• Shows symptoms of dehydration, such as dry mouth and skin, dry and sunken eyes, crying without tears, cold hands and feet, fast breathing. If you have an infant, take care of the symptoms like sunken and soft spot on its head. And be alert when your infant hasn’t wetted its nappies for more than three hours.
  • A fever which lasts more than one day if the child is under 2 years old and lasting three days or more for children older than 2 years of age.

How to Deal With Gastroenteritis in Children

Unless you notice the severe symptoms stated above which require professional care, there are several ways to handle gastroenteritis on your own.

1. Give Lots of Fluids to Your Child

The most important thing is that the kid drinks many liquids. This is to compensate for the dehydration caused by the diarrhea and intense vomiting. Continue giving the child liquids even if you notice that the diarrhea gets worse. Do not make him refrain from drinking if he is thirsty. Gastrolyte, Hydralyte, Pedialyte and Repalyte are different types of oral rehydration fluid that can be used to replace fluids and body salts. These are the best options if your child is dehydrated. For mild condition without dehydration you can also give water or cordial mixed with water. However, do not give energizing drinks, Lucosade, undiluted lemonade, cordials or fruit juices.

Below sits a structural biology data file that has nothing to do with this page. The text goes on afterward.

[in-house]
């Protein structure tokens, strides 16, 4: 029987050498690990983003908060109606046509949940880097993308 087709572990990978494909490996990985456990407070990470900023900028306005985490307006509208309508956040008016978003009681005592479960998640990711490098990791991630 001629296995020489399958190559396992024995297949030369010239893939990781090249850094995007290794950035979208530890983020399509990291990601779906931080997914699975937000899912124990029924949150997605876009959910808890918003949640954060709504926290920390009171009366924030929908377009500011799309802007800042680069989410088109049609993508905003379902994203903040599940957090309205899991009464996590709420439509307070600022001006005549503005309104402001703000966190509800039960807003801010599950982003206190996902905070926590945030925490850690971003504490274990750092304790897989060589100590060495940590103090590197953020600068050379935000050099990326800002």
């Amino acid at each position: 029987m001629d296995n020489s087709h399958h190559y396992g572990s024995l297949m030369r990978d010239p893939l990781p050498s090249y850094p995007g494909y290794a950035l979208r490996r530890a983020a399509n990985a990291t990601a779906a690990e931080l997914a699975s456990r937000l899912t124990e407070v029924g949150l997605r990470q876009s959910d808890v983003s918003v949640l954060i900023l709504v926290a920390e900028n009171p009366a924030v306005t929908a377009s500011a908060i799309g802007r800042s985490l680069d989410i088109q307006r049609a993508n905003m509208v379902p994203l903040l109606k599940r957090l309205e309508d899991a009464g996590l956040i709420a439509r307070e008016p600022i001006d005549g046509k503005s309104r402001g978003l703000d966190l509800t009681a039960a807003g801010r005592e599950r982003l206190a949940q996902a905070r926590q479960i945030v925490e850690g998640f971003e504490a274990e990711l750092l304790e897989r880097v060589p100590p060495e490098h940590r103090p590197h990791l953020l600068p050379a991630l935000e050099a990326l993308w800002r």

2. Perform the Right Procedure of Baby Feeding

Since the infant is infectious, keep strict hygiene with any contact with your infant. Wash your hands with soap and warm water before feeding him or after replacing nappies. If you are breastfeeding, keep on doing so but then feed the baby more often. You may also turn to some oral rehydration substance. If you are bottle-feeding, you may give rehydration solution or clear liquids for the first 12 hours, and then proceed with normal formula in small but frequent amounts. And remember to give some drink to your baby each time he vomits.

3. Offer Food When Needed